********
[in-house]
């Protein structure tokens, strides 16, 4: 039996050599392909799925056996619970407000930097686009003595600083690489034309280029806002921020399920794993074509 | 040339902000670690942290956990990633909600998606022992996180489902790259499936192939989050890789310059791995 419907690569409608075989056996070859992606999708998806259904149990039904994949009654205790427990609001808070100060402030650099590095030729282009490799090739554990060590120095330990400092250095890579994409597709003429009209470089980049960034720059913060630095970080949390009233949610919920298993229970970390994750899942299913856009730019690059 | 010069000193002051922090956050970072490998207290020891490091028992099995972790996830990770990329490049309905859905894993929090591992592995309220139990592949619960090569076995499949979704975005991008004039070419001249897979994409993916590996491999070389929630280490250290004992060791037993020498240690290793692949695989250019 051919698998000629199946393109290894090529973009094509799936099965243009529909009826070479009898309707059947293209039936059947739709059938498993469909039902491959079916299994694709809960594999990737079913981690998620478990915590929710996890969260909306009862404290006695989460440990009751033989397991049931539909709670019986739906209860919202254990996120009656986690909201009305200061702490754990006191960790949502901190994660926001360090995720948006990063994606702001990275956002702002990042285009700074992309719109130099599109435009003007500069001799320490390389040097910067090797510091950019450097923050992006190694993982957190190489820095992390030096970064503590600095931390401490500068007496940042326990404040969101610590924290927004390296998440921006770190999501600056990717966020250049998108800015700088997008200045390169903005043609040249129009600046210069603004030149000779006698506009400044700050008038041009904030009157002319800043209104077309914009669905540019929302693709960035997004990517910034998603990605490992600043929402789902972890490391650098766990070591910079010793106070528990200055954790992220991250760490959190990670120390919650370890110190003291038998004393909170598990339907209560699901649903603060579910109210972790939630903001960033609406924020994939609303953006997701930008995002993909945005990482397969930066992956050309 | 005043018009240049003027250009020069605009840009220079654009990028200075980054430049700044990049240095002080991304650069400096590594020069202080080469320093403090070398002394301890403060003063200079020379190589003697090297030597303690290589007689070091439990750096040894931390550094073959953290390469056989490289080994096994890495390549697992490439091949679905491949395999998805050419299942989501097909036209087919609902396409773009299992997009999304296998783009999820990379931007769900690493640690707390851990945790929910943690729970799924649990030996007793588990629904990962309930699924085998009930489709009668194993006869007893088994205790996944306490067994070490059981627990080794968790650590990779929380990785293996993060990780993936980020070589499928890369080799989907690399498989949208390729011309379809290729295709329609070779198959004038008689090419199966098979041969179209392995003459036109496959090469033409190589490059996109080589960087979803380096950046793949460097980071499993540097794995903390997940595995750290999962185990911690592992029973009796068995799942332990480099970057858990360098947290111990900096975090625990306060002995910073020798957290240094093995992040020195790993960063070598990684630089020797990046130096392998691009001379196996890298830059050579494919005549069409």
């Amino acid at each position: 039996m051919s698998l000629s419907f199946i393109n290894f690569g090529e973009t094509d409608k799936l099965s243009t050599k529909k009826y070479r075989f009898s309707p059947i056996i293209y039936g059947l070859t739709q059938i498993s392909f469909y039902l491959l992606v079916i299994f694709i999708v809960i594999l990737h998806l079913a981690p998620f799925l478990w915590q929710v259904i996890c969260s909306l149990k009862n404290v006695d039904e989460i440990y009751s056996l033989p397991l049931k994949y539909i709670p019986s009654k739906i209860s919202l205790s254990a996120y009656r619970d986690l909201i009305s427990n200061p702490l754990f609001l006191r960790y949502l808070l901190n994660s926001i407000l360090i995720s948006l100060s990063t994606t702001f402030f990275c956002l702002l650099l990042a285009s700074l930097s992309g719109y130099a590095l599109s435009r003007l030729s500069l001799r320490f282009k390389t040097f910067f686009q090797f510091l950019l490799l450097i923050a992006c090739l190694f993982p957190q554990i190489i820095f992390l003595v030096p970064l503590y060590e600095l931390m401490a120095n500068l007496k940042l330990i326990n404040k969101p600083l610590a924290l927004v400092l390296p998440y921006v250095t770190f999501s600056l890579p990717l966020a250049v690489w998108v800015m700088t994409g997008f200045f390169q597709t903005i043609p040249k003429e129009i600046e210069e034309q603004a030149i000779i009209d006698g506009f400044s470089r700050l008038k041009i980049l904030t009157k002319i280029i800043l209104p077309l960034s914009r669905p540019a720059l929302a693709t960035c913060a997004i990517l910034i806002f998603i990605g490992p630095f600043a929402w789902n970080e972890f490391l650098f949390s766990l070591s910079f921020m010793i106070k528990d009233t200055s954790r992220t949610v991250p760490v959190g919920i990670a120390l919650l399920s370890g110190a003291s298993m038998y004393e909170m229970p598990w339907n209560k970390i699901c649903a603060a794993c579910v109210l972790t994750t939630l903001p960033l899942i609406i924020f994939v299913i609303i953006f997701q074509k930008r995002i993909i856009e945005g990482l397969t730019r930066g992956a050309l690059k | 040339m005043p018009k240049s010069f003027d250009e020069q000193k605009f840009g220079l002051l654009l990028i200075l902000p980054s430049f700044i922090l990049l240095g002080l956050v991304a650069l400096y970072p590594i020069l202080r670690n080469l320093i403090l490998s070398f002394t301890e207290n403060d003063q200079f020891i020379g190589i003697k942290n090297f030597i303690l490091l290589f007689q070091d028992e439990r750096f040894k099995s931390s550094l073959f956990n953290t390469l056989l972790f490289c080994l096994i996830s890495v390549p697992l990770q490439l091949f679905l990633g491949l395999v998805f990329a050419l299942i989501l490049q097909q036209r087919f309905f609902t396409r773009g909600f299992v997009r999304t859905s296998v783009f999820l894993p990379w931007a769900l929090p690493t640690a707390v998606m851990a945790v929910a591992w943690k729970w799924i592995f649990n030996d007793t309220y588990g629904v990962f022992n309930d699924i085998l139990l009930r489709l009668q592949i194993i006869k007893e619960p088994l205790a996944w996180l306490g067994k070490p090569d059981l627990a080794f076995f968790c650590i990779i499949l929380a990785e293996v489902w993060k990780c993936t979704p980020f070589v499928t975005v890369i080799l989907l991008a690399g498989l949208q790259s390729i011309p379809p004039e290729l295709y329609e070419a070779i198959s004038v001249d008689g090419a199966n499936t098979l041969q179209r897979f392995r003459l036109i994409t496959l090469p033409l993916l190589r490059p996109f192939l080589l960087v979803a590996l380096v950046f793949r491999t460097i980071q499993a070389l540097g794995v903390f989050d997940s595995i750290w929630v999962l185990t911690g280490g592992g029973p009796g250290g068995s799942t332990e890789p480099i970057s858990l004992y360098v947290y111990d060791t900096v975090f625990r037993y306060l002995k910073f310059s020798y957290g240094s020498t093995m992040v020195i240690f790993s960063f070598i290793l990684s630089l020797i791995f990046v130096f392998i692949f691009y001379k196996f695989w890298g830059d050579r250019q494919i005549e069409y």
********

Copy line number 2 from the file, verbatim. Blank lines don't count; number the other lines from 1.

């Protein structure tokens, strides 16, 4: 039996050599392909799925056996619970407000930097686009003595600083690489034309280029806002921020399920794993074509 | 040339902000670690942290956990990633909600998606022992996180489902790259499936192939989050890789310059791995 419907690569409608075989056996070859992606999708998806259904149990039904994949009654205790427990609001808070100060402030650099590095030729282009490799090739554990060590120095330990400092250095890579994409597709003429009209470089980049960034720059913060630095970080949390009233949610919920298993229970970390994750899942299913856009730019690059 | 010069000193002051922090956050970072490998207290020891490091028992099995972790996830990770990329490049309905859905894993929090591992592995309220139990592949619960090569076995499949979704975005991008004039070419001249897979994409993916590996491999070389929630280490250290004992060791037993020498240690290793692949695989250019 051919698998000629199946393109290894090529973009094509799936099965243009529909009826070479009898309707059947293209039936059947739709059938498993469909039902491959079916299994694709809960594999990737079913981690998620478990915590929710996890969260909306009862404290006695989460440990009751033989397991049931539909709670019986739906209860919202254990996120009656986690909201009305200061702490754990006191960790949502901190994660926001360090995720948006990063994606702001990275956002702002990042285009700074992309719109130099599109435009003007500069001799320490390389040097910067090797510091950019450097923050992006190694993982957190190489820095992390030096970064503590600095931390401490500068007496940042326990404040969101610590924290927004390296998440921006770190999501600056990717966020250049998108800015700088997008200045390169903005043609040249129009600046210069603004030149000779006698506009400044700050008038041009904030009157002319800043209104077309914009669905540019929302693709960035997004990517910034998603990605490992600043929402789902972890490391650098766990070591910079010793106070528990200055954790992220991250760490959190990670120390919650370890110190003291038998004393909170598990339907209560699901649903603060579910109210972790939630903001960033609406924020994939609303953006997701930008995002993909945005990482397969930066992956050309 | 005043018009240049003027250009020069605009840009220079654009990028200075980054430049700044990049240095002080991304650069400096590594020069202080080469320093403090070398002394301890403060003063200079020379190589003697090297030597303690290589007689070091439990750096040894931390550094073959953290390469056989490289080994096994890495390549697992490439091949679905491949395999998805050419299942989501097909036209087919609902396409773009299992997009999304296998783009999820990379931007769900690493640690707390851990945790929910943690729970799924649990030996007793588990629904990962309930699924085998009930489709009668194993006869007893088994205790996944306490067994070490059981627990080794968790650590990779929380990785293996993060990780993936980020070589499928890369080799989907690399498989949208390729011309379809290729295709329609070779198959004038008689090419199966098979041969179209392995003459036109496959090469033409190589490059996109080589960087979803380096950046793949460097980071499993540097794995903390997940595995750290999962185990911690592992029973009796068995799942332990480099970057858990360098947290111990900096975090625990306060002995910073020798957290240094093995992040020195790993960063070598990684630089020797990046130096392998691009001379196996890298830059050579494919005549069409």